Dec. 20 (Bloomberg) -- Most Asian stocks rose as optimism about the outlook for the U.S. economy and resilient economic growth in Asia overshadowed concern that China’s real estate sector might be heading for a hard landing.
James Hardie Industries SE, the building materials maker that counts the U.S. as its biggest market, rose 2.4 percent in Sydney after Federal Reserve Bank of Richmond President Jeffrey Lacker predicted moderate expansion in the U.S. economy. Olympus Corp. gained 16 percent after the Nikkei newspaper reported the camera maker is planning a share sale. China Overseas Land & Investment Ltd., the biggest mainland developer listed in Hong Kong, sank 3.5 percent after SouFun Holdings Ltd. said home sales and prices will continue to fall next year.
“The U.S. economy is in a better shape than Europe and that’s positive,” said Andrew Pease, Sydney-based senior investment strategist for the Asia-Pacific region at Russell Investment Group. “Given the huge clouds hanging over the global markets from Europe and uncertainties in the Chinese property market, it’s very hard to be optimistic at this stage. Investors are also pricing in increased geopolitical risks.”
The MSCI Asia Pacific Index gained 0.3 percent, to 110.68 as of 7:57 p.m. in Tokyo, with about five shares advancing for every four that fell. The gauge dropped to a three-week low yesterday after North Korean leader Kim Jong Il died and Fitch Ratings said it may cut the credit ratings of European nations.
Japan’s Nikkei 225 Stock Average advanced 0.5 percent, while South Korea’s Kospi Index gained 0.9 percent.
Hong Kong’s Hang Seng Index closed less than 0.1 percent higher after rising as much as 1.1 percent and falling 0.3 percent. China’s Shanghai Composite Index lost 0.1 percent.
Australia’s S&P/ASX 200 fell 0.2 percent after the Reserve Bank of Australia cited risks from Europe in its Dec. 6 decision to cut rates even as growth in Asia’s economies remains “solid,” minutes released today showed.
Futures on the Standard & Poor’s 500 Index rose 1 percent after falling as much as 0.2 percent today. The index fell 1.2 percent in New York yesterday after European Central Bank President Mario Draghi said substantial risks to the economy remain and the law keeps him from boosting government bond purchases to fight the region’s sovereign-debt crisis.
The MSCI Asia Pacific Index slumped 20 percent this year year through yesterday, with Olympus leading declines as the camera maker admitted concealing losses over a period of years. Utilities were the worst performing industry in the gauge as Japan’s nuclear-power producers tumbled after the worst nuclear accident in 25 years engulfed Tokyo Electric Power Co.’s Fukushima Dai-Ichi plant.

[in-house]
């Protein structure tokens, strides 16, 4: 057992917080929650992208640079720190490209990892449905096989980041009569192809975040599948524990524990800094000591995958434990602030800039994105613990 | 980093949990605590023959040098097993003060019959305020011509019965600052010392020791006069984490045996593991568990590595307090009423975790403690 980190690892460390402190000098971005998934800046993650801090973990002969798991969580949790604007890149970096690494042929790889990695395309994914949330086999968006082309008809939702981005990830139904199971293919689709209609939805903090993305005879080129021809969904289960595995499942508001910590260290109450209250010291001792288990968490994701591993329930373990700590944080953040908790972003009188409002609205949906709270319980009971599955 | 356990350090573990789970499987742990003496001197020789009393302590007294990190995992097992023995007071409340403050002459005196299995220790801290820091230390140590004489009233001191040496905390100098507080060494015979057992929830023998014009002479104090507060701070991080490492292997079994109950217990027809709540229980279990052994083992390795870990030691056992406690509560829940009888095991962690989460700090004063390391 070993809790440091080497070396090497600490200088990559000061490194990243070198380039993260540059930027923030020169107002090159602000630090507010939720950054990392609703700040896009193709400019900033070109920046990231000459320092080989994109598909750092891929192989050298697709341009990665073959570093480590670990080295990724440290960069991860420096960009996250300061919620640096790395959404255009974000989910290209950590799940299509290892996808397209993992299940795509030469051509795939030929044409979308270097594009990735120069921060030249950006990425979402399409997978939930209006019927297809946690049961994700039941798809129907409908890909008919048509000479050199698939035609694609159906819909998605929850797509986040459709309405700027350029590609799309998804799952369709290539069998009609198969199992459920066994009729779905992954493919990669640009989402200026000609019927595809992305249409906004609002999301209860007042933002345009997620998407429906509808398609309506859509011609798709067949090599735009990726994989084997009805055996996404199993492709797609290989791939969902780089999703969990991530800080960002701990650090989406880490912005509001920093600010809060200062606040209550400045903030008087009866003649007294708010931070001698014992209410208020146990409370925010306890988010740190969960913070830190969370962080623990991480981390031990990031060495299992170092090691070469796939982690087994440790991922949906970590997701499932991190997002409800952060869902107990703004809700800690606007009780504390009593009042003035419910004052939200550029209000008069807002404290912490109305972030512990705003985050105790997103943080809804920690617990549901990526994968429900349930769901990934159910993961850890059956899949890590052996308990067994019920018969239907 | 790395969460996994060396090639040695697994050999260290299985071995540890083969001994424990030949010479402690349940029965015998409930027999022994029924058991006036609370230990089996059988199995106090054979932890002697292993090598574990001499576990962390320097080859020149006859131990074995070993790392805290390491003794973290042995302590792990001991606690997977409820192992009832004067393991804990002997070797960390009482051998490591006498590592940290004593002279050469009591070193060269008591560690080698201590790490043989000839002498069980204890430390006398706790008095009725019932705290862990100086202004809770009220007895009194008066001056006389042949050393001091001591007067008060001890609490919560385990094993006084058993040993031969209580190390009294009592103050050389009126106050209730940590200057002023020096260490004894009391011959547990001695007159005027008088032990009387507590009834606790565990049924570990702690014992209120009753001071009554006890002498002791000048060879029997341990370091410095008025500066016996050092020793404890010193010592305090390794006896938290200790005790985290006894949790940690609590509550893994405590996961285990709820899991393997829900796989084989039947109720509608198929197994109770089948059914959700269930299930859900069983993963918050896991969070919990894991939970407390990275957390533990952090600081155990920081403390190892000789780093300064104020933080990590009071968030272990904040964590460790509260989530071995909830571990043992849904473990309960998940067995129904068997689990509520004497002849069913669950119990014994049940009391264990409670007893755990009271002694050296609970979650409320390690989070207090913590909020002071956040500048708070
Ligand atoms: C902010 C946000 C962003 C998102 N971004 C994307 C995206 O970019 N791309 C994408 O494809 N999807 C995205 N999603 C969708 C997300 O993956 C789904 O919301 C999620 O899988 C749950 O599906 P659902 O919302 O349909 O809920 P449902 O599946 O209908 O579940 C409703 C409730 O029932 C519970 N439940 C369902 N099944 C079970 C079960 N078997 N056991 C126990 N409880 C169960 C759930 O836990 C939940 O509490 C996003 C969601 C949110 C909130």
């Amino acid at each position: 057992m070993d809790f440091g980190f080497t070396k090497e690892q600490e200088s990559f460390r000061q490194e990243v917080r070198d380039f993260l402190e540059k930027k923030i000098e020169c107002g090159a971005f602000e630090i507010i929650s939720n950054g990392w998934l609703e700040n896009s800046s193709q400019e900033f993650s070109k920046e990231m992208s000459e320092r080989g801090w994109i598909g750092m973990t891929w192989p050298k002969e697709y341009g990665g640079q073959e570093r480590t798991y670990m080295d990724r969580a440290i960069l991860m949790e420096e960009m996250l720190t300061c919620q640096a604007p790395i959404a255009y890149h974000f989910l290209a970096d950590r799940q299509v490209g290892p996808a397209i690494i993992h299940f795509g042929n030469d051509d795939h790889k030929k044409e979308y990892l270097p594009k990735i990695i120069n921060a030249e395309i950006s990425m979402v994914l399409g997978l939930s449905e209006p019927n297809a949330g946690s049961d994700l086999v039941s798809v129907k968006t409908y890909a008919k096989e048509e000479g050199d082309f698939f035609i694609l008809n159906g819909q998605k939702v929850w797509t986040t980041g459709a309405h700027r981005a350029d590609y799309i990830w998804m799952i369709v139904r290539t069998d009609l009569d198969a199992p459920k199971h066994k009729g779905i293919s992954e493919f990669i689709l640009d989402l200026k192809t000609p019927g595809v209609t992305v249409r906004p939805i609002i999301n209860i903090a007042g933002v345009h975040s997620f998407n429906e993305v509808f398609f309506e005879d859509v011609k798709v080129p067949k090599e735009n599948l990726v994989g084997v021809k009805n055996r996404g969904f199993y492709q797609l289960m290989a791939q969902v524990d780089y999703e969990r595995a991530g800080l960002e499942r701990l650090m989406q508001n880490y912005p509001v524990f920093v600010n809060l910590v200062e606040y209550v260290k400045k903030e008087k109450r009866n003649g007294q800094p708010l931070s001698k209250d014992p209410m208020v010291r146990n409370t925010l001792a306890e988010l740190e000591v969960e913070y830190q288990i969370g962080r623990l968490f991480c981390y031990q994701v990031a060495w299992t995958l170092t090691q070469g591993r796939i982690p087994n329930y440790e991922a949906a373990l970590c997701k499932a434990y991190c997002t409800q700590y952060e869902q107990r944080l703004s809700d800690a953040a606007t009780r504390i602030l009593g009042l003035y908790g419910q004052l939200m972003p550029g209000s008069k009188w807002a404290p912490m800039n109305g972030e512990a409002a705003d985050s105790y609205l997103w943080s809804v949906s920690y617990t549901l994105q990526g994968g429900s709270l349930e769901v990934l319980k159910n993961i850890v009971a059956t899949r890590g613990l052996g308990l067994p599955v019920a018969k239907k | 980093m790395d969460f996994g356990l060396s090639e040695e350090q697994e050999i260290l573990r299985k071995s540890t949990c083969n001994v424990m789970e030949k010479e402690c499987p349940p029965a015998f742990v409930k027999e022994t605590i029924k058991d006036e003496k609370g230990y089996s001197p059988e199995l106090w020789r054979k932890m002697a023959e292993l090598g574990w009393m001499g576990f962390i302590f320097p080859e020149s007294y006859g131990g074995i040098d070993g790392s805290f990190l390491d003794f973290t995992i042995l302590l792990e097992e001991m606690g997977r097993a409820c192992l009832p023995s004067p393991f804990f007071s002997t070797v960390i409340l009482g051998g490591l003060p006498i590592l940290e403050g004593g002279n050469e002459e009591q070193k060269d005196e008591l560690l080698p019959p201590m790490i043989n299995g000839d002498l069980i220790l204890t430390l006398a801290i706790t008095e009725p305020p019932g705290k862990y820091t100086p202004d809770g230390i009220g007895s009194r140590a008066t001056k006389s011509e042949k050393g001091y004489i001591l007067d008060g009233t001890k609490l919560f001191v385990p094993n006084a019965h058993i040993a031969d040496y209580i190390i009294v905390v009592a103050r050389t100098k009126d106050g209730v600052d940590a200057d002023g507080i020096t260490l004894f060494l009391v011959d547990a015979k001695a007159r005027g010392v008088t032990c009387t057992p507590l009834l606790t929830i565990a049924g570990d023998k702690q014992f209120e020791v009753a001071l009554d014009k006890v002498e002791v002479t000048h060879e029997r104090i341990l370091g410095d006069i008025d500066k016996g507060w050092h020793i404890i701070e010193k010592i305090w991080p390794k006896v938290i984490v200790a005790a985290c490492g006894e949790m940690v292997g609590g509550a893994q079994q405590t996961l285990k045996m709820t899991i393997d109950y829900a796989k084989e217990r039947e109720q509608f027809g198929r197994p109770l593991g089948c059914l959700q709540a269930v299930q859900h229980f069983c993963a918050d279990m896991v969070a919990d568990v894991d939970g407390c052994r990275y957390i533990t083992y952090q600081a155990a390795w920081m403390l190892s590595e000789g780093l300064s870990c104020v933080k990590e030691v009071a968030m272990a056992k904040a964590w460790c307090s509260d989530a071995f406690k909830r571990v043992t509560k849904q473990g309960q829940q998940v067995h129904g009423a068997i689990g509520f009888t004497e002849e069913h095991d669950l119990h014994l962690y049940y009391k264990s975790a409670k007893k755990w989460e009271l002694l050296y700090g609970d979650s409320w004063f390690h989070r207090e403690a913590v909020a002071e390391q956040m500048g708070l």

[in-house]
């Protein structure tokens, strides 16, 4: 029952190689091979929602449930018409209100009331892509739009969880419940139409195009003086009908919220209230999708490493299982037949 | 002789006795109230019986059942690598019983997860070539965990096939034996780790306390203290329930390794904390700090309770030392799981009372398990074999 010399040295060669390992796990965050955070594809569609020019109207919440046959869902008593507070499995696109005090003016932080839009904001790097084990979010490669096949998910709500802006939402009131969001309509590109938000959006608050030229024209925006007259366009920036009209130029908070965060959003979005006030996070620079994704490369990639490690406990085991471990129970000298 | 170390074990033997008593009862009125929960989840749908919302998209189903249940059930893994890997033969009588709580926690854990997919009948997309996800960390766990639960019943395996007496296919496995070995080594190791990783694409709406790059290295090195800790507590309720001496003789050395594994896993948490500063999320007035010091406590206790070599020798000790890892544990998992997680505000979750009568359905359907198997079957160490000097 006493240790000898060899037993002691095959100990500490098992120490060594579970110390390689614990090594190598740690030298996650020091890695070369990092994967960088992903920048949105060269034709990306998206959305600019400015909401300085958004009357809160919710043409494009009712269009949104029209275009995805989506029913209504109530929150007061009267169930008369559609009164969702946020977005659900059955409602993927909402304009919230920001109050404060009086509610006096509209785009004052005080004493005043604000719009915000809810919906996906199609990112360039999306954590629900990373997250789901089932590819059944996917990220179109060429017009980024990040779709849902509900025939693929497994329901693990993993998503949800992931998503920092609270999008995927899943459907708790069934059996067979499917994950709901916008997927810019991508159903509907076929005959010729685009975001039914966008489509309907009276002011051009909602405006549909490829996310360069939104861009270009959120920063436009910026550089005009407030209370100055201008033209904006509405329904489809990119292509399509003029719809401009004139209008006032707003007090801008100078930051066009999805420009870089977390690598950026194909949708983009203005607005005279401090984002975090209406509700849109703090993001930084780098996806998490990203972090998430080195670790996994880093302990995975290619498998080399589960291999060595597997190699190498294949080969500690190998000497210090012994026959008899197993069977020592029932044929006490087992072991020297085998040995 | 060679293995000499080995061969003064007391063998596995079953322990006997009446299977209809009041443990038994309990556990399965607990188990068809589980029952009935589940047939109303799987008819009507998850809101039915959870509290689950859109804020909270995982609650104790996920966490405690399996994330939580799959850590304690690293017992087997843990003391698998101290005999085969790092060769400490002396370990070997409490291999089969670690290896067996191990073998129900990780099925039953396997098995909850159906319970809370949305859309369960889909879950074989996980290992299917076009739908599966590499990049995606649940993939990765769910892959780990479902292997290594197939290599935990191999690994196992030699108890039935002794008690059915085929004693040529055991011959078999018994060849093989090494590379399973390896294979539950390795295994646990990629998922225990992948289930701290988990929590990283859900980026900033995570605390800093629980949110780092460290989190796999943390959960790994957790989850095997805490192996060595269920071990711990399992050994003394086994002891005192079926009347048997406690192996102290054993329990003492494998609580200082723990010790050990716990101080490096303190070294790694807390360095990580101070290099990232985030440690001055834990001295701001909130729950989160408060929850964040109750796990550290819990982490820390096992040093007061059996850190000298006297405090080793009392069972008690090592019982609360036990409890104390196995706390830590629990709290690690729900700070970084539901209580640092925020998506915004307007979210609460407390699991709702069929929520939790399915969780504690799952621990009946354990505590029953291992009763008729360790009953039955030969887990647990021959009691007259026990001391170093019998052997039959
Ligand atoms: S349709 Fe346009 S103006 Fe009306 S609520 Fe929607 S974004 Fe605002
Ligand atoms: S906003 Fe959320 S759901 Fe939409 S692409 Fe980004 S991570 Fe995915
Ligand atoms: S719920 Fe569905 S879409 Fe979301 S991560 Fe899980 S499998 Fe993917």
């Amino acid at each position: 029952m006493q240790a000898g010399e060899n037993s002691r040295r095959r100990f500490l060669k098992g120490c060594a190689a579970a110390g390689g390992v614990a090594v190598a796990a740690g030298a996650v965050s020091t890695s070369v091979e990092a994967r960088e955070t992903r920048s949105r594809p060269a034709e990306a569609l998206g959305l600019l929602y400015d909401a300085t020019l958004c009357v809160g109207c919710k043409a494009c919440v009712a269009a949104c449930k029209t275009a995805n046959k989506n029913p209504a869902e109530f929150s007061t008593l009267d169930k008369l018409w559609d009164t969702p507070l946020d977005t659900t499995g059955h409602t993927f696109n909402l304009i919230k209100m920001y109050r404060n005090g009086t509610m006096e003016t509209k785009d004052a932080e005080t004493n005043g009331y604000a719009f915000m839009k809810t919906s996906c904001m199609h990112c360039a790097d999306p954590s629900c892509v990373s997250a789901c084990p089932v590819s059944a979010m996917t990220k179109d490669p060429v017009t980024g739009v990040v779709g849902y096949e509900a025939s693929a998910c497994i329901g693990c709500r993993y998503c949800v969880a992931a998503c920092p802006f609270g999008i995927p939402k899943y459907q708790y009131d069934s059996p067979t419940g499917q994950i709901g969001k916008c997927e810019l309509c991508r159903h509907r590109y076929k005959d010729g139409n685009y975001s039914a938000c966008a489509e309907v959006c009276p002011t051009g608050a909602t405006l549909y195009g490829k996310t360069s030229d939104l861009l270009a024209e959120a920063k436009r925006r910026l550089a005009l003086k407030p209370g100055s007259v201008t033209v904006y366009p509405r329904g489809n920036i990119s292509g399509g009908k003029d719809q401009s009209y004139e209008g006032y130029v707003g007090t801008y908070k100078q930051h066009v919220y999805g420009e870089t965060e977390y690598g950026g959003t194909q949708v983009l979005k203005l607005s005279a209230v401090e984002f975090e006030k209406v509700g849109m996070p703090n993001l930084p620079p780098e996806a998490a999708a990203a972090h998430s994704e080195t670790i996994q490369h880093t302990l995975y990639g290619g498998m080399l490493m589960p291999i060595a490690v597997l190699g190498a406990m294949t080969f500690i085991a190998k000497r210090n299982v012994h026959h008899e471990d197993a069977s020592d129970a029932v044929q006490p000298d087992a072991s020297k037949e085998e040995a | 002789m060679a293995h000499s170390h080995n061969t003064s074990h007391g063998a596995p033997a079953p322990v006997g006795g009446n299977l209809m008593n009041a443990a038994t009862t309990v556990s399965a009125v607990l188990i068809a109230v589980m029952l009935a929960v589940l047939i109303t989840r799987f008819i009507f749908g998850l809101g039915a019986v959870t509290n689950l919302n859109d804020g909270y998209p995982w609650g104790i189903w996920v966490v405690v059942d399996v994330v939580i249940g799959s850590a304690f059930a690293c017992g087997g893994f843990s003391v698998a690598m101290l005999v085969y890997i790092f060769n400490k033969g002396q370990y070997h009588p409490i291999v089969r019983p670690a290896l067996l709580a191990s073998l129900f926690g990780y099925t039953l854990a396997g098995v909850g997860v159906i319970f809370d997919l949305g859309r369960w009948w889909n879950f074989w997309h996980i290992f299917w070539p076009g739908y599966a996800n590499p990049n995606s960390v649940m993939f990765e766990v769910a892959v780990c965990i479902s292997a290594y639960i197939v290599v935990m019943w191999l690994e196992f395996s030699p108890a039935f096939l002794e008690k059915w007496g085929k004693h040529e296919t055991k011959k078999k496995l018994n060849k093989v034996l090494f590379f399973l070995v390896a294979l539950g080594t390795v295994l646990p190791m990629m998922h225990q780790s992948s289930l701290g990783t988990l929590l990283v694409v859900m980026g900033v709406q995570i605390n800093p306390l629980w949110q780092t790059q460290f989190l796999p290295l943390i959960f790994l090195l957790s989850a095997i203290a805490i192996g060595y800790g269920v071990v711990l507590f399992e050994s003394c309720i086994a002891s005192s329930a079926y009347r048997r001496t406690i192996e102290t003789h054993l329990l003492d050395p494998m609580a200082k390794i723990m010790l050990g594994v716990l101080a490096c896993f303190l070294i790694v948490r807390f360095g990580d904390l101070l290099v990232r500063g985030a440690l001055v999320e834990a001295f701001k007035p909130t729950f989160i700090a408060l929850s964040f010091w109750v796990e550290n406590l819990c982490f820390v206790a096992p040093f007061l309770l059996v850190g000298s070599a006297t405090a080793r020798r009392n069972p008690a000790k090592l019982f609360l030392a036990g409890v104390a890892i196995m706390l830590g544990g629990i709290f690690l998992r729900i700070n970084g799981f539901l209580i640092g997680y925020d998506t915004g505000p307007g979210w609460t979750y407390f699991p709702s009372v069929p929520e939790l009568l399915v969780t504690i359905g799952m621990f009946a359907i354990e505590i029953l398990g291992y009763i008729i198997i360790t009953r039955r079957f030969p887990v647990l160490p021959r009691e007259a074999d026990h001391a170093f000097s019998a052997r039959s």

The Asia-Pacific Index’s drop compared with a 4.2 percent fall by the S&P 500 and a 15 percent loss by the Stoxx Europe 600 Index. Stocks in the Asian benchmark are valued at 12.3 times estimated earnings on average, compared with 12.2 times for the S&P 500 and 10.1 times for the Stoxx 600.
Exporters advanced after the Fed’s Lacker said the U.S. economy will expand 2 percent to 2.5 percent next year despite slowing global growth.
James Hardie climbed 2.4 percent to A$6.54. LG Electronics Inc., the world’s fifth-largest maker of mobile phones by sales, gained 1.7 percent to 72,700 won.
Olympus advanced 16 percent to 1,065 yen. The Japanese camera maker may hire financial advisers for a plan to sell 100 billion yen of preference shares to investors that may include companies from Sony Corp. to Siemens AG, the Nikkei newspaper reported, without saying where it got the information.
“A share sale would strengthen Olympus’s financials and that brings reassurance for investors,” said Yoshihiro Okumura, who helps oversee $365 million at Chiba-Gin Asset Management Co. in Tokyo. “It was also positive that there are companies interested in investing in Olympus.”
Noble Group Ltd., the biggest shareholder of Yanzhou Coal Mining Co., climbed 5 percent to S$1.16 in Singapore, poised for its biggest advance this month. Yanzhou Coal, China’s No. 4 producer of the fuel, plans to acquire Australia’s Gloucester Coal for at least $2 billion, a person with knowledge of the matter said. Noble, a Hong-based commodities supplier, owns 65 percent of Gloucester, according to data compiled by Bloomberg.
Hang Ten Group Holdings Ltd., a Hong Kong-based clothier, surged 56 percent to HK$2.65 after receiving a HK$2.65 billion ($341 million) buyout offer from Li & Fung Retailing Ltd., whose parent also controls Li & Fung Ltd.
Cochlear Ltd., maker of the world’s top-selling ear implant, gained 16 percent, the most in seven years, to A$64.33 in Sydney after saying it plans to fix a glitch that had led to a recall costing as much as A$150 million ($149 million).
Chinese Home sales
Among stocks that declined, shares of Chinese property developers dropped after SouFun, China’s biggest real estate website, said property transactions will continue to fall in the first half of 2012. Government data released on Dec. 18 showed the nation’s home prices worst performance this year with more than half of the 70 biggest cities monitored in November recording declines.
China Overseas Land sank 3.5 percent to HK$13.36. China Resources Land Ltd., a state-owned developer, fell 2.1 percent to HK$12.22. Guangzhou R&F Properties Co., the biggest homebuilder in the southern Chinese city, lost 1 percent to HK$6.16.
--With assistance from Yoshiaki Nohara in Tokyo. Editors: Nick Gentle, John McCluskey
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